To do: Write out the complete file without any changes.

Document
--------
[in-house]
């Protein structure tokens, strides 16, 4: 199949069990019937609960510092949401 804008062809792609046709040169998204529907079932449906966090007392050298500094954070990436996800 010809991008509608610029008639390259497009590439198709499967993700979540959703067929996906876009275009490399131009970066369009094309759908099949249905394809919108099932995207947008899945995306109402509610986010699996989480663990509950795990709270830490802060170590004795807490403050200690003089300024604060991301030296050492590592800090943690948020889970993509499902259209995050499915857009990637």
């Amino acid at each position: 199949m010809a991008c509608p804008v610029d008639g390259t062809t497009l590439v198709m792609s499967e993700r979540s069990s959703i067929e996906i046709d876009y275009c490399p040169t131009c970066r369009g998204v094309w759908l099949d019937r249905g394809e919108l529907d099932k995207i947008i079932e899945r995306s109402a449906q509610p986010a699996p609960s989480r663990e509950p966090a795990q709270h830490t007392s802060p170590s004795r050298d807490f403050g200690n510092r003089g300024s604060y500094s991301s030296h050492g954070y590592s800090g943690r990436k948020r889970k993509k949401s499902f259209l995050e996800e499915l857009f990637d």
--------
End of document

[in-house]
């Protein structure tokens, strides 16, 4: 199949069990019937609960510092949401 804008062809792609046709040169998204529907079932449906966090007392050298500094954070990436996800 010809991008509608610029008639390259497009590439198709499967993700979540959703067929996906876009275009490399131009970066369009094309759908099949249905394809919108099932995207947008899945995306109402509610986010699996989480663990509950795990709270830490802060170590004795807490403050200690003089300024604060991301030296050492590592800090943690948020889970993509499902259209995050499915857009990637």
């Amino acid at each position: 199949m010809a991008c509608p804008v610029d008639g390259t062809t497009l590439v198709m792609s499967e993700r979540s069990s959703i067929e996906i046709d876009y275009c490399p040169t131009c970066r369009g998204v094309w759908l099949d019937r249905g394809e919108l529907d099932k995207i947008i079932e899945r995306s109402a449906q509610p986010a699996p609960s989480r663990e509950p966090a795990q709270h830490t007392s802060p170590s004795r050298d807490f403050g200690n510092r003089g300024s604060y500094s991301s030296h050492g954070y590592s800090g943690r990436k948020r889970k993509k949401s499902f259209l995050e996800e499915l857009f990637d």